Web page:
Cookbooks are much more than collections of instructions to get dinner on the table. From our earliest culinary records through the present (and beyond, we predict), cookbooks document culture, technology, identity, and even aspirations. What makes cookbooks a unique resource for historians, anthropologists, sociologists and others is that most cookbooks do this unconsciously; that is, in the guise of filling a practical need for practical instruction, cookbooks teach the careful reader about the values, needs, and desires of the cookbook audience.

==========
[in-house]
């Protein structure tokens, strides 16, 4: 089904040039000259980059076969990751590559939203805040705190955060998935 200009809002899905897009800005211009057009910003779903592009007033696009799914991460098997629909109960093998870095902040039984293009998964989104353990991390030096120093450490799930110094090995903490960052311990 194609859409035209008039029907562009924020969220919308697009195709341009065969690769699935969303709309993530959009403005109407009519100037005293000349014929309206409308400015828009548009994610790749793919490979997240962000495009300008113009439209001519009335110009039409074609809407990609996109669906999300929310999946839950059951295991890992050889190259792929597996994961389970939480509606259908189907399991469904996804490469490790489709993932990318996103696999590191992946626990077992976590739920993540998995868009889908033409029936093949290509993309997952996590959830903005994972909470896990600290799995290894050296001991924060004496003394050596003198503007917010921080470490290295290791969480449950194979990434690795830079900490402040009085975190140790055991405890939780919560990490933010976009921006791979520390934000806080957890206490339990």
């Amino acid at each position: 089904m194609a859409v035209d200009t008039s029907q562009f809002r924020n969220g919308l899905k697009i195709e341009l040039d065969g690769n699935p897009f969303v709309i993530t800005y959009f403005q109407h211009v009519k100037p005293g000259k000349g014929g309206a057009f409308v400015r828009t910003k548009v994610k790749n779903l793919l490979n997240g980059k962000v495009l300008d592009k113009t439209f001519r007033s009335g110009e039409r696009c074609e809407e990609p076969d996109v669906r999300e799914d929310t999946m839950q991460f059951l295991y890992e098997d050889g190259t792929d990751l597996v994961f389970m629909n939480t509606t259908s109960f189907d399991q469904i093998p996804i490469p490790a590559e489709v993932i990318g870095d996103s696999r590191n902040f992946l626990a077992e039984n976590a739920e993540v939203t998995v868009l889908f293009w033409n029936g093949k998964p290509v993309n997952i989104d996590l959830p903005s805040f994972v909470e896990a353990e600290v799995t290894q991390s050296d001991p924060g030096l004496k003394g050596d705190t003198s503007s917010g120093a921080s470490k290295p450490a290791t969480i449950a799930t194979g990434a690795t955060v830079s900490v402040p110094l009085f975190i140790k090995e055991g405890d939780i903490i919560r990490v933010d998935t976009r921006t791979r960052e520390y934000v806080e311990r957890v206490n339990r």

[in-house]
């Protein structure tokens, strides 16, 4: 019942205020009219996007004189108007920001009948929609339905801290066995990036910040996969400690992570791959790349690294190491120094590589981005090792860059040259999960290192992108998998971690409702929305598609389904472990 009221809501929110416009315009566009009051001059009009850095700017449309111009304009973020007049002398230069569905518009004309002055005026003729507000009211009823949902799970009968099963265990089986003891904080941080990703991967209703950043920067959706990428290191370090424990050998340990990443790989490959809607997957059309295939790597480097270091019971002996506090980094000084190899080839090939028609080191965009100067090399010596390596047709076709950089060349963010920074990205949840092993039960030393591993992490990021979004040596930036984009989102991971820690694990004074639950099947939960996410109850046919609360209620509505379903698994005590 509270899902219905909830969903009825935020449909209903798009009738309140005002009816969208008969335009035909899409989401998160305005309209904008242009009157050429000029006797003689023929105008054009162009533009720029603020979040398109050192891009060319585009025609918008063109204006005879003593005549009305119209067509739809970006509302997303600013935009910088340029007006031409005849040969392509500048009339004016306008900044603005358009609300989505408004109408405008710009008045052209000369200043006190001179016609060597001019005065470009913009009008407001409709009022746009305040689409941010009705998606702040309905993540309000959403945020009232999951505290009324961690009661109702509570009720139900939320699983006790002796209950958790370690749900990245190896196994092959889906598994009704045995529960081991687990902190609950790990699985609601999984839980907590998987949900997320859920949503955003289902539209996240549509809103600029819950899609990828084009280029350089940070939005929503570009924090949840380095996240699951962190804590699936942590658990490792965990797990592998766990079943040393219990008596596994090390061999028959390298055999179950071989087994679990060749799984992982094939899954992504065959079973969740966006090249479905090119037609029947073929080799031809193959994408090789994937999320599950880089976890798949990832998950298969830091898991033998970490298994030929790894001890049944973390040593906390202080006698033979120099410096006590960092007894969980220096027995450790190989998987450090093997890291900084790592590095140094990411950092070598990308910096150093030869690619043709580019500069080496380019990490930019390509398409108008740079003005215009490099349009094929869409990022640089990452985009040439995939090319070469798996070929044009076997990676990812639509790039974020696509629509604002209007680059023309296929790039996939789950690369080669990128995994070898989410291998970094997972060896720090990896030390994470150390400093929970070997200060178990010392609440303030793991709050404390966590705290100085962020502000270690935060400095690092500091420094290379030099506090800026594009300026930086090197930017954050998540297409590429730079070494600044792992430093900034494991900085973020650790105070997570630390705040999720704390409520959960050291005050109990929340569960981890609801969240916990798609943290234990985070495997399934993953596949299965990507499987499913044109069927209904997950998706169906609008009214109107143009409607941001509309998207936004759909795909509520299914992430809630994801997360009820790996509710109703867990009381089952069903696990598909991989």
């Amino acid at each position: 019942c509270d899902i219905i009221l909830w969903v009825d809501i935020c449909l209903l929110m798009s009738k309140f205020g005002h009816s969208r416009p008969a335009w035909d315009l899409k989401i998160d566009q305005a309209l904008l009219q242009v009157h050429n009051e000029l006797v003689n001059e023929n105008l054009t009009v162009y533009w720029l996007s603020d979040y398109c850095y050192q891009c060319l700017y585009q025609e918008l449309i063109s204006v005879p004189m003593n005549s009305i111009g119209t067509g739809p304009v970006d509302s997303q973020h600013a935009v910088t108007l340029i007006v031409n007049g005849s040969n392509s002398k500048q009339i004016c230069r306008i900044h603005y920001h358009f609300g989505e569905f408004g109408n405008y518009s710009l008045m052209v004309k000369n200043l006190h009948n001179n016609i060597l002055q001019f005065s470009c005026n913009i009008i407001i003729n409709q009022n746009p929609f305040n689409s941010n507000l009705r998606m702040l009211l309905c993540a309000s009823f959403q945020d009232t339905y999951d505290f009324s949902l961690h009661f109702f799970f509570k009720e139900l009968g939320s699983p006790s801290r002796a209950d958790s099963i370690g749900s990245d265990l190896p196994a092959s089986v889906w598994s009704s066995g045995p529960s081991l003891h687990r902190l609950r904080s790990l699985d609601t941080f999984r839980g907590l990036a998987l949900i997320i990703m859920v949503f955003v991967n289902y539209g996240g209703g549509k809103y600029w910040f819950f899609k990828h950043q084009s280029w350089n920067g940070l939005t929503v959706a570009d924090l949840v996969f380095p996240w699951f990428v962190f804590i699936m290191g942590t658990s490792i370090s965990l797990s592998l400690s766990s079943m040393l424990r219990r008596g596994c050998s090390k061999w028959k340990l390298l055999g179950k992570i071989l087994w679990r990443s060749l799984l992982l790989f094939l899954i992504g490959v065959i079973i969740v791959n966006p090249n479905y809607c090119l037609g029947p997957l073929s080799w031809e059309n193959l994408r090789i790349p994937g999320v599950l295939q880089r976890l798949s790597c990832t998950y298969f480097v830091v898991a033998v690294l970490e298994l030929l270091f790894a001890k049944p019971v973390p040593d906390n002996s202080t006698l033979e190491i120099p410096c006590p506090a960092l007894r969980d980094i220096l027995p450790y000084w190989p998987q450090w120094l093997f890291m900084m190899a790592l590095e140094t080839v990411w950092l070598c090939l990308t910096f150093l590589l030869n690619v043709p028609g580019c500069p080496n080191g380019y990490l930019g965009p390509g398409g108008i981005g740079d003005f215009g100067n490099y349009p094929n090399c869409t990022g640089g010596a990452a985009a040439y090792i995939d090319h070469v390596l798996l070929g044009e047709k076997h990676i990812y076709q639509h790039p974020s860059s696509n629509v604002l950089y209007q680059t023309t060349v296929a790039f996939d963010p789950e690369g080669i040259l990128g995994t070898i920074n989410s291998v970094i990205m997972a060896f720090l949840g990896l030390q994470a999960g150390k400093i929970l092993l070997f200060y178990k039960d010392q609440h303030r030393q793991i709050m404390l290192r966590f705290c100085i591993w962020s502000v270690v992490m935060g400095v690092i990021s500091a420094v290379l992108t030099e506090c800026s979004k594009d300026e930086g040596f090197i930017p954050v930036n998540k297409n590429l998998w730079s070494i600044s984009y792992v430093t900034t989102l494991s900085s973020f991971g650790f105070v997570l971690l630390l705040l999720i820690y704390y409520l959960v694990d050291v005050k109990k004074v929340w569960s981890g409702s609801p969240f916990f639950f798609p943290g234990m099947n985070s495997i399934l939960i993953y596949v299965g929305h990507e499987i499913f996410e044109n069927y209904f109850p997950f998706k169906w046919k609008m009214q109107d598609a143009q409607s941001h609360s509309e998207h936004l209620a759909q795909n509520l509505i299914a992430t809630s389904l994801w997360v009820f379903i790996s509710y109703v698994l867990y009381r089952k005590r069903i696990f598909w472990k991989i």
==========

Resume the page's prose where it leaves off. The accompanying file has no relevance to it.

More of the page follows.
Chair: Betty Fussell, Writer and Lecturer
Panelists: Paul Freedman, Professor of History, Yale University, Jane Lear, Freelance Writer, Editor and Editorial Consultant; Molly O’Neill, Author